The Asteriod Threat

Dave Dearborn’s mission is to keep us safe from incoming asteroids.

Dearborn, a physicist in DOE’s Lawrence Livermore National Laboratory, serves on a research panel, spearheaded by the National Academy of Sciences, tasked with evaluating methods to divert potentially hazardous objects—those that could hit Earth in the next 100 years.

“An object of this size would have approximately 1 billion tons of mass,” says Dearborn, of LLNL’s’s Science and Technology Principal Directorate. “If it traveled at 30 kilometers per second, it would have explosive power equivalent to 100 billion tons of TNT.” In the event a 1-kilometer-size asteroid impacted Earth, the energy released would have global-scale effects.

The panel is considering several diversion technologies, but for Dearborn, nuclear explosives provide the best solution for dealing with catastrophic asteroids.

Dearborn has extensive experience in designing and testing nuclear and conventional explosives and leads the effort to model the impact of a nuclear explosion on an object’s trajectory in space.

NASA is evaluating impactor technology as a possible solution to diverting asteroids. These devices are designed to collide with the asteroid and change its momentum.

“Tests during NASA’s Deep Impact mission showed that impactors can divert smaller bodies, such as asteroids up to approximately 300 meters in size,” says Dearborn.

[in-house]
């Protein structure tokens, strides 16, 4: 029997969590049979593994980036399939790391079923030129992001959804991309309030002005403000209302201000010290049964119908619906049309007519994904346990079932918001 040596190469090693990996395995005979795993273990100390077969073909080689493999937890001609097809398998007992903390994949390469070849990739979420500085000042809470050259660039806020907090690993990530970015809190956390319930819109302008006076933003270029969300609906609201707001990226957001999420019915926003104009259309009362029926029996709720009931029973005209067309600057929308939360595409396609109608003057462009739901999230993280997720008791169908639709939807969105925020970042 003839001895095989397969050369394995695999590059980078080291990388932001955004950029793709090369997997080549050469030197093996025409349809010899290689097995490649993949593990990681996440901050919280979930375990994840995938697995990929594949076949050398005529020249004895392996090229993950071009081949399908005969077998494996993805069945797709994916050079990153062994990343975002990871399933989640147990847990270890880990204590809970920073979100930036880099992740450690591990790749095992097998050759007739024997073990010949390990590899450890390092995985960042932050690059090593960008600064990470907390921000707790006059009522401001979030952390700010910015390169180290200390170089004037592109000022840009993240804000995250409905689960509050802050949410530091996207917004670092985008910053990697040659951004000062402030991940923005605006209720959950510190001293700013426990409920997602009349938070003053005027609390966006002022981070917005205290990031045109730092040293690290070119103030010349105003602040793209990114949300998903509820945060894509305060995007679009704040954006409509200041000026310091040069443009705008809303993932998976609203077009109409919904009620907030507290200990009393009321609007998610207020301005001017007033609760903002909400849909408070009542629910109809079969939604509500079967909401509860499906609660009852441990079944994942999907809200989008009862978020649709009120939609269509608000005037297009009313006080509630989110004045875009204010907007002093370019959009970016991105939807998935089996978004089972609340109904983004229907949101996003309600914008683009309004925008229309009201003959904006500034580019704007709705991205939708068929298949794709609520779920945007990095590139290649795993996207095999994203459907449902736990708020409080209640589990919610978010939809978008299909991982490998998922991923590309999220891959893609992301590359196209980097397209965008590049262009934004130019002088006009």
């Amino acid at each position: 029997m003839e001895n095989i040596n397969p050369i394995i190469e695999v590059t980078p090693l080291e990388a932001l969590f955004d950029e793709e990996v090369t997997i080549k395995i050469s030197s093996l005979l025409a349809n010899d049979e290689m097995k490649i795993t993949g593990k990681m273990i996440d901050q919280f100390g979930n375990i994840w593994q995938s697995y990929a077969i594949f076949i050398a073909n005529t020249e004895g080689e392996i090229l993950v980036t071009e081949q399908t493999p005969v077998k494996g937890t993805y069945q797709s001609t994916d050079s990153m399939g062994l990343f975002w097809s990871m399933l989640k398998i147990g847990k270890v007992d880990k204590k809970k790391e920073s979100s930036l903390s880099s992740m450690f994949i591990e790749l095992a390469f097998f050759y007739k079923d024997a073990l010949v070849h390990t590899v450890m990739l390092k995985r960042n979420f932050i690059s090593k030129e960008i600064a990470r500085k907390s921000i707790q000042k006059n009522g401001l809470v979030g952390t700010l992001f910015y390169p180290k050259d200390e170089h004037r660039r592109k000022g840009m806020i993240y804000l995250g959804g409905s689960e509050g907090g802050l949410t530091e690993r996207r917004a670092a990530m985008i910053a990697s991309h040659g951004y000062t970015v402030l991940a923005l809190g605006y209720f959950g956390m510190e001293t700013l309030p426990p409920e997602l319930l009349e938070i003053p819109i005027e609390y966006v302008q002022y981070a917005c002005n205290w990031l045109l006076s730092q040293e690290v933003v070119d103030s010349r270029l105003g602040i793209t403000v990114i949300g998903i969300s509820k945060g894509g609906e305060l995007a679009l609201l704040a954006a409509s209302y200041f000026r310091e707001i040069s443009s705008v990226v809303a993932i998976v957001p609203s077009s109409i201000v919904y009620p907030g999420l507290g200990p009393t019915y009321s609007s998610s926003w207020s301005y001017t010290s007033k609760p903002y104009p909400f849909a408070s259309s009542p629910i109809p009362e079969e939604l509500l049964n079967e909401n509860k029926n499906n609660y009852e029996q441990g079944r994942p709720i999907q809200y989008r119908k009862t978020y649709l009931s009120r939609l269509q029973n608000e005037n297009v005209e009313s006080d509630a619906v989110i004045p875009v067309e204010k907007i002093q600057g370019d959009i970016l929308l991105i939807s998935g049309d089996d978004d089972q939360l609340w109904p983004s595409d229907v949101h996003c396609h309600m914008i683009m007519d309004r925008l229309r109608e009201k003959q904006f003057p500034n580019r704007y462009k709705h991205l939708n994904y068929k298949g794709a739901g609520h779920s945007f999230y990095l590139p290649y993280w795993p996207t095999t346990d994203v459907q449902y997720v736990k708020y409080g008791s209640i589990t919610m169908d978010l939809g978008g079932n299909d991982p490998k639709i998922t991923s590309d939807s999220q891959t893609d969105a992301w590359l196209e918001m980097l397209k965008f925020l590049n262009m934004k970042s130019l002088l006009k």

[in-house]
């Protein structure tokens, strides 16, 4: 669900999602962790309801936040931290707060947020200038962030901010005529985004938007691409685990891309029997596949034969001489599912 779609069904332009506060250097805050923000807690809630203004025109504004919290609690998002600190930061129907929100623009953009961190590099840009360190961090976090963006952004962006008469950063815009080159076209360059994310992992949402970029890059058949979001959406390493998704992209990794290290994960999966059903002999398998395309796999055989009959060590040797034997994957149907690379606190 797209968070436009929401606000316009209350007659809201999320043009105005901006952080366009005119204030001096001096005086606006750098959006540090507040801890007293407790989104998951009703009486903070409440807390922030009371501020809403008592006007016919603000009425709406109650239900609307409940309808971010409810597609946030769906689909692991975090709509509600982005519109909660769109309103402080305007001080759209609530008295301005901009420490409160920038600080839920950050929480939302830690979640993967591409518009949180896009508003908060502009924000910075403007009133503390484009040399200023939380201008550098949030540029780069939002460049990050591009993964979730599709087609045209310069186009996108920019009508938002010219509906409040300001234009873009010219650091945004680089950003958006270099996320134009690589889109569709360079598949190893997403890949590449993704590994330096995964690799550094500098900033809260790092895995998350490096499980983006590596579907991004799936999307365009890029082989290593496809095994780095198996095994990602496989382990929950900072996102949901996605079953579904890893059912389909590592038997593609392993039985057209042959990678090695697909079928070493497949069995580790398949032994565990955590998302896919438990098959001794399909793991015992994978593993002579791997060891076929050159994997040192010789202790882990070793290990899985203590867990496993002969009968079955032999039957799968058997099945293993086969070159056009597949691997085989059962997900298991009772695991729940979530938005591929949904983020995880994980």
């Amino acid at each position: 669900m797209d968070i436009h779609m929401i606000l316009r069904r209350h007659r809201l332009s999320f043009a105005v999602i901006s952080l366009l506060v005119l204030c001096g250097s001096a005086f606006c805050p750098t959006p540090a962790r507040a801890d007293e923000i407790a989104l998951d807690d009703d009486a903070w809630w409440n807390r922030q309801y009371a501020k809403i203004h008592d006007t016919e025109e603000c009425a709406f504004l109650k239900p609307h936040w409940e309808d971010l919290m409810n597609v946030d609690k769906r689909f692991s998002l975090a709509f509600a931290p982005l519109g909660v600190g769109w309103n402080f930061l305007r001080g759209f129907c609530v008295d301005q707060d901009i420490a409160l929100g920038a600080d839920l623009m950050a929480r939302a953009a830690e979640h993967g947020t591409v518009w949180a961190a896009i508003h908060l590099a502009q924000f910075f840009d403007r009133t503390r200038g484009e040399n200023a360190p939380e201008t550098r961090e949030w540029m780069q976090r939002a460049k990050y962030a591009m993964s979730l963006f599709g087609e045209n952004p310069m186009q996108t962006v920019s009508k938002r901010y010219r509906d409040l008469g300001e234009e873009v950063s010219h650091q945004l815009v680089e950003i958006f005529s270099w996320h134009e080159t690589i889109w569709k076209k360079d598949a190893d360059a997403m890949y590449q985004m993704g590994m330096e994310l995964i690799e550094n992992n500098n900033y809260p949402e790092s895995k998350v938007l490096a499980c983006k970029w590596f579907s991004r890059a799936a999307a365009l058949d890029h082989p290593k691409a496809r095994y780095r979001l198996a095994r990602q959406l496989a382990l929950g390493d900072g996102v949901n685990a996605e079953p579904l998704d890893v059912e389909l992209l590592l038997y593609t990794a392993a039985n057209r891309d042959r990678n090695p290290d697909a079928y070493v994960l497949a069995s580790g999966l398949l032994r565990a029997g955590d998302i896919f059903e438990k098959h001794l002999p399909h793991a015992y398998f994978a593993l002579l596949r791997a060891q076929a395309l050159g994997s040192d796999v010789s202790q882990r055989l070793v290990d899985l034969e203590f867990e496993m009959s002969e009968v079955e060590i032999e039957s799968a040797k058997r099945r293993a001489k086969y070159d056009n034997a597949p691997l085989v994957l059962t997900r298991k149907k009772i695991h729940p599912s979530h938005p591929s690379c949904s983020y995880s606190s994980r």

Another diversion method is the gravity tractor. In this deflection scheme, the gravitational attraction between the asteroid and a spacecraft allows the spacecraft to move the asteroid off course over time, a process that could take years or even decades.

According to Dearborn, this method may be advantageous for only about 5 percent of asteroids and would require major advances in technology before a spacecraft could carry out the mission successfully. Lasers have also been proposed, but even the most powerful lasers in existence would have to function over thousands of years to have any effect.

Methods that rely on elaborate launching stations or that add components to spacecraft could require putting an extra 20 tons of material into deep space. Conversely, nuclear explosives, with their high energy-to-weight ratio, would need comparatively less material to do the same job.

Not everyone shares Dearborn’s enthusiasm and confidence in using nuclear explosives to deflect asteroids. Yet, in the face of skepticism, Dearborn remains resolute. “Part of my job is to respond to criticism and to dispel myths related to the use of nuclear explosives,” he says.

Ultimately, Congress, the National Science Foundation, and NASA will use the information to determine the most effective strategy for deflecting asteroids.

Unearthed: Egyptian Cat Goddess

Egypt’s Supreme Council of Antiquities announced the finding of a 2000-year-old temple that is believed to for the Egyptian cat goddess, Bastet.

Egyptian Cat Goddess, Bastet

The photo was released by Egypt’s supreme council of antiquities showing the ancient cat-goddess Bastet found amongst the temple’s ruins in the Kom el-Dekkah area of the Mediterranean port city of Alexandria. Archaeologists have unearthed a Ptolemic temple dating back more than 2,000 years.